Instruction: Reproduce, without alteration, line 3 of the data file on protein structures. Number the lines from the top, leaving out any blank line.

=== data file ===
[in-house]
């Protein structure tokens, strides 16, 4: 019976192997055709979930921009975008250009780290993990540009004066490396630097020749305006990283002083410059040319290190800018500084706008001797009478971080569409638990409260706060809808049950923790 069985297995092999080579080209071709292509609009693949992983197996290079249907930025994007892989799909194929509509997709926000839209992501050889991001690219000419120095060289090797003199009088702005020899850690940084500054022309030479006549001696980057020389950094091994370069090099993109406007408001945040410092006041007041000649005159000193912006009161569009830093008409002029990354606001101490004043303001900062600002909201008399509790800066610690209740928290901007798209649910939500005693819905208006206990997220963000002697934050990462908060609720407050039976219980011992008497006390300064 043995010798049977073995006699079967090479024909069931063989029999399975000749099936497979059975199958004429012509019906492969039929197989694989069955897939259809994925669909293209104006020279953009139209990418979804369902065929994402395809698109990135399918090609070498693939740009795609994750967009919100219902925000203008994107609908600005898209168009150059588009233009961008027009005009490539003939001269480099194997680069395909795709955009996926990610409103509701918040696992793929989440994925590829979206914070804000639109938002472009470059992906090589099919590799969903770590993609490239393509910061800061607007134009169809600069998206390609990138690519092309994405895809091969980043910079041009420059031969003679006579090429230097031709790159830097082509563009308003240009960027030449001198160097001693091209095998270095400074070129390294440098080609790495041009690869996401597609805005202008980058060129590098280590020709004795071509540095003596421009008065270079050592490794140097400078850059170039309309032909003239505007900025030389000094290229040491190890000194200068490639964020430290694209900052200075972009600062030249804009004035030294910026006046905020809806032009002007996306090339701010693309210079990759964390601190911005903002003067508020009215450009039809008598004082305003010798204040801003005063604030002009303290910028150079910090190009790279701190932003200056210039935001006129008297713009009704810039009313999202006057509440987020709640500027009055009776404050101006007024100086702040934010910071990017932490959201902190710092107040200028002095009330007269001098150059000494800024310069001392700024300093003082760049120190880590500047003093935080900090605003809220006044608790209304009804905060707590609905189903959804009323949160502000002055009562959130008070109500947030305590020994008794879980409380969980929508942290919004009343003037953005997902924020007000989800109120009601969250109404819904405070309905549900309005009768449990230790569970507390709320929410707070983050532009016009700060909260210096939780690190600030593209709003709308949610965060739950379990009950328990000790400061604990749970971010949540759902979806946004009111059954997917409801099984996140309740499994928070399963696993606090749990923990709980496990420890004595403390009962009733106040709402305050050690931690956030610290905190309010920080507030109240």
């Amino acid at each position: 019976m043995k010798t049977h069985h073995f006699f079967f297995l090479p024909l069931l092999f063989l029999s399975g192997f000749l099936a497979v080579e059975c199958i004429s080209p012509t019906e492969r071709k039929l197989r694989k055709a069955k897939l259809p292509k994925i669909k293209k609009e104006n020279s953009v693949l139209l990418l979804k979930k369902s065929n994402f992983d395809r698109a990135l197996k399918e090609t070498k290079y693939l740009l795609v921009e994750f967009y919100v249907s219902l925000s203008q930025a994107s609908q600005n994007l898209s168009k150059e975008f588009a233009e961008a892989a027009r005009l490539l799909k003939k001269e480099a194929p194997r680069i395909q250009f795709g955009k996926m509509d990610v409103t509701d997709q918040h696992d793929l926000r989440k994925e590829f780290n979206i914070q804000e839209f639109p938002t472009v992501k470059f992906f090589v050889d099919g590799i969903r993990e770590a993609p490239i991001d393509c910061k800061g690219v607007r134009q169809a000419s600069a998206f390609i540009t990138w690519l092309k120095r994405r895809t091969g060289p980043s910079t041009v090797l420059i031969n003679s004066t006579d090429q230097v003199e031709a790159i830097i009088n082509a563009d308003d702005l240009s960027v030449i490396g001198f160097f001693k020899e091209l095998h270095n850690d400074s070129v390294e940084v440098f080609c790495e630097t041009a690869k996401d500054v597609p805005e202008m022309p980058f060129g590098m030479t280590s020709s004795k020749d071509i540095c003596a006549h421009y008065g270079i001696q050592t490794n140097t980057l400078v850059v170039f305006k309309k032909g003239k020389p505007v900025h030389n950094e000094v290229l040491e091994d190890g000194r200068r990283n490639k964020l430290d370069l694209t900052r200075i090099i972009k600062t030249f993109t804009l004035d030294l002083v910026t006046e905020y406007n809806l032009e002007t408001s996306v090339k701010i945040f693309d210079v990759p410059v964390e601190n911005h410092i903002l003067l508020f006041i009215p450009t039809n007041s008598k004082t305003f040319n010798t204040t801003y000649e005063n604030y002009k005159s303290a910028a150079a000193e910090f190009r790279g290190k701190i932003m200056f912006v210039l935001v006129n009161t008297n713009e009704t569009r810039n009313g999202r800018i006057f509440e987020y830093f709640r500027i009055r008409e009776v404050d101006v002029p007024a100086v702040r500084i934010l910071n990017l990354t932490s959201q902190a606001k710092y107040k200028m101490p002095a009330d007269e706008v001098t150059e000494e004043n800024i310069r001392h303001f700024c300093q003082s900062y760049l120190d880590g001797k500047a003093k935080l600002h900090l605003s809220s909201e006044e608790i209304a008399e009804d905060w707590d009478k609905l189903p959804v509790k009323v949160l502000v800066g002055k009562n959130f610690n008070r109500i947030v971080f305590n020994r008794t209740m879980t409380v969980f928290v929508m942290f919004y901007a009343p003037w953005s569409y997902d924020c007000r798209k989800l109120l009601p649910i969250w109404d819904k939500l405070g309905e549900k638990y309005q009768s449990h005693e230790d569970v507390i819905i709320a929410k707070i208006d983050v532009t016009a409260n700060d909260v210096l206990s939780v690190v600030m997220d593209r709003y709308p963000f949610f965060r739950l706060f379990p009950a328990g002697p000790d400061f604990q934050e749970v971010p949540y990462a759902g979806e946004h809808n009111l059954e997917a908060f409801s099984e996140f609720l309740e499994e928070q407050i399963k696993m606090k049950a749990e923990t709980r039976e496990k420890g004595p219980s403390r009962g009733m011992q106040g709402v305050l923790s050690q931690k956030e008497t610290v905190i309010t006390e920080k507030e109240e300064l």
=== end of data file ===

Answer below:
């Amino acid at each position: 019976m043995k010798t049977h069985h073995f006699f079967f297995l090479p024909l069931l092999f063989l029999s399975g192997f000749l099936a497979v080579e059975c199958i004429s080209p012509t019906e492969r071709k039929l197989r694989k055709a069955k897939l259809p292509k994925i669909k293209k609009e104006n020279s953009v693949l139209l990418l979804k979930k369902s065929n994402f992983d395809r698109a990135l197996k399918e090609t070498k290079y693939l740009l795609v921009e994750f967009y919100v249907s219902l925000s203008q930025a994107s609908q600005n994007l898209s168009k150059e975008f588009a233009e961008a892989a027009r005009l490539l799909k003939k001269e480099a194929p194997r680069i395909q250009f795709g955009k996926m509509d990610v409103t509701d997709q918040h696992d793929l926000r989440k994925e590829f780290n979206i914070q804000e839209f639109p938002t472009v992501k470059f992906f090589v050889d099919g590799i969903r993990e770590a993609p490239i991001d393509c910061k800061g690219v607007r134009q169809a000419s600069a998206f390609i540009t990138w690519l092309k120095r994405r895809t091969g060289p980043s910079t041009v090797l420059i031969n003679s004066t006579d090429q230097v003199e031709a790159i830097i009088n082509a563009d308003d702005l240009s960027v030449i490396g001198f160097f001693k020899e091209l095998h270095n850690d400074s070129v390294e940084v440098f080609c790495e630097t041009a690869k996401d500054v597609p805005e202008m022309p980058f060129g590098m030479t280590s020709s004795k020749d071509i540095c003596a006549h421009y008065g270079i001696q050592t490794n140097t980057l400078v850059v170039f305006k309309k032909g003239k020389p505007v900025h030389n950094e000094v290229l040491e091994d190890g000194r200068r990283n490639k964020l430290d370069l694209t900052r200075i090099i972009k600062t030249f993109t804009l004035d030294l002083v910026t006046e905020y406007n809806l032009e002007t408001s996306v090339k701010i945040f693309d210079v990759p410059v964390e601190n911005h410092i903002l003067l508020f006041i009215p450009t039809n007041s008598k004082t305003f040319n010798t204040t801003y000649e005063n604030y002009k005159s303290a910028a150079a000193e910090f190009r790279g290190k701190i932003m200056f912006v210039l935001v006129n009161t008297n713009e009704t569009r810039n009313g999202r800018i006057f509440e987020y830093f709640r500027i009055r008409e009776v404050d101006v002029p007024a100086v702040r500084i934010l910071n990017l990354t932490s959201q902190a606001k710092y107040k200028m101490p002095a009330d007269e706008v001098t150059e000494e004043n800024i310069r001392h303001f700024c300093q003082s900062y760049l120190d880590g001797k500047a003093k935080l600002h900090l605003s809220s909201e006044e608790i209304a008399e009804d905060w707590d009478k609905l189903p959804v509790k009323v949160l502000v800066g002055k009562n959130f610690n008070r109500i947030v971080f305590n020994r008794t209740m879980t409380v969980f928290v929508m942290f919004y901007a009343p003037w953005s569409y997902d924020c007000r798209k989800l109120l009601p649910i969250w109404d819904k939500l405070g309905e549900k638990y309005q009768s449990h005693e230790d569970v507390i819905i709320a929410k707070i208006d983050v532009t016009a409260n700060d909260v210096l206990s939780v690190v600030m997220d593209r709003y709308p963000f949610f965060r739950l706060f379990p009950a328990g002697p000790d400061f604990q934050e749970v971010p949540y990462a759902g979806e946004h809808n009111l059954e997917a908060f409801s099984e996140f609720l309740e499994e928070q407050i399963k696993m606090k049950a749990e923990t709980r039976e496990k420890g004595p219980s403390r009962g009733m011992q106040g709402v305050l923790s050690q931690k956030e008497t610290v905190i309010t006390e920080k507030e109240e300064l």